Wednesday, December 06, 2017

In the National Art Gallery and the Police's attempt to censor works purportedly portraying ‘elements of communism’, they act precisely like the communists they so zealously despise

Last month, the Malaysian art community made headlines again when 7 artists withdrew themselves from the inaugural KL Biennale after pieces from their installation titled, “Under Construction” were purportedly confiscated by the police the day before the official launch of the exhibition.  The KL Biennale is a biennial contemporary art exhibition jointly organised by the National Art Gallery and the Ministry of Tourism and Culture (MOTAC). Modelled after the famous Venice Biennale, the KL version was heavily promoted as it featured 103 local artists and 11 international artists.

While Malaysians may understand a degree of censorship with regards to certain taboo issues such as art works insulting religion, the basis of censorship for the so-called prestigious event above has made Malaysia an international laughing stock.

The artists, comprising of 5 Malaysians and 2 Indonesians, said that police were called in to inspect their work and had said that the works presented “elements of communism”.  The parts removed by the authorities, included the word “Rasuahahahahaha” and some books.

According to the group’s spokesperson, Aisyah Baharuddin, the art installation was meant to depict the human mind, culture and community, which were always changing and developing.

To add salt to wound, the artists were even forbidden to touch their own art work pending police investigations.

“We felt that they have violated our artwork by removing things that were part of the whole project. We were not allowed to go near it or even touch it. That was why we finally decided to cover it up with the black net as a sign of protest,” Aisyah said.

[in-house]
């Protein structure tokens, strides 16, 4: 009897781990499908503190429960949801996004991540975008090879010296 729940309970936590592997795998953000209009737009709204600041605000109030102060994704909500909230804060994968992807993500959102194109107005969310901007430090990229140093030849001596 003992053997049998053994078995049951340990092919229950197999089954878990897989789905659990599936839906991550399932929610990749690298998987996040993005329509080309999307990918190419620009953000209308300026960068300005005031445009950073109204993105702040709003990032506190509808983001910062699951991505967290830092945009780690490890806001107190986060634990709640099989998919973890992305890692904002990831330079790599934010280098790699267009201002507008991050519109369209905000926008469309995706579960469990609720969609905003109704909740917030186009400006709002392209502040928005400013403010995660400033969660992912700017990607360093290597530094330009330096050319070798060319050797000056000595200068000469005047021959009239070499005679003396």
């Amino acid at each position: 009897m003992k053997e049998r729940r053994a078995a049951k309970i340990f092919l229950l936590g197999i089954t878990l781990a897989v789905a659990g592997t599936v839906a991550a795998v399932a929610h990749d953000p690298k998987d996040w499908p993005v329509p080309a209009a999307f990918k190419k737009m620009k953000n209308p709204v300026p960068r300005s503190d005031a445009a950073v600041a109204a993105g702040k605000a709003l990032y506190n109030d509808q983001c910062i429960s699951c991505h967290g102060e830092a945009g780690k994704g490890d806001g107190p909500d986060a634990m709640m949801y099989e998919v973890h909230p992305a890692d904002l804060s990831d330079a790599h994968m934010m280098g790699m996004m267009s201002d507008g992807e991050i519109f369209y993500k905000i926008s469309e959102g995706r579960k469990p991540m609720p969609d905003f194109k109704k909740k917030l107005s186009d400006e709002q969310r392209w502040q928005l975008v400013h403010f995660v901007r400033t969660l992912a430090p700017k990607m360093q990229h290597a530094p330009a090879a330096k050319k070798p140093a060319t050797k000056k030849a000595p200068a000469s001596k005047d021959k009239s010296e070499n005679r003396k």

What was most disgraceful is the utter lack of professionalism and competence among the organisers and the authorities.

The show’s curator told the artists that the police confiscated pieces from their installation. However, the police said they only advised the gallery to remove the artwork and return it to the artists.  More than a week after the controversy, no one is none the wiser.

As Aisyah rightly asked, “the National Art Gallery and the police have given conflicting accounts. Who is telling the truth? What actually happened?”

The irony of the entire fiasco is the fact that the Malaysian authorities are acting precisely like the purported “communisim” elements which the artist were accused of portraying.  Are we now like a Stalinist totalitarian regime where the police and other relevant authorities will act like the Big Brother controlling how and what its citizens think?

The blatant attempts at censorship here clearly epitomises the ‘advise’ provided by the recently retired Inspector-General of Police (IGP) Tan Sri Khalid Abu Bakar to cartoonist Zunar to stick to “drawing Donald Duck”.

This totalitarian mindset of the National Art Gallery and the Police will destroy any hopes of achieving the Biennale’s main objectives, which was to position KL as a must visit city on the global art map and to position Malaysia as a country that is persistent in developing a competitive creative economic sector.

The government had proudly launched the Cultural Economy Development Agency (CENDANA) with a RM20 million allocation in this year’s budget to boost the country’s cultural economy. Previously, the government launched MyCreative Ventures in 2012 as an investment arm with a RM200 million allocation to invest in viable creative businesses in the country. Both CENDANA and MyCreative Ventures are listed as co-supporters of the KL Biennale.

However, all the above well-intended funding allocations however will be completely wasted if the trend of arbitrary and increasingly intolerant censorship continues.

Earlier this year, Sabahan art collective Pangrok Sulap also made headlines when the withdrew themselves from the ongoing ESCAPE from SEA, exhibition after their piece titled “Sabah Tanah Air-Ku” was removed from the exhibition in Bangsar. Their piece was reported removed after a complaint was made that was later escalated to the Prime Minister’s Office. The piece explicitly highlights major Sabahan issues including Project IC, illegal logging, flooding and corruption.

If the government is sincere about making Malaysia a global cultural hub and to develop her local creative industries, it must stop with these frivolous acts of censorship and allow creative expression to thrive.

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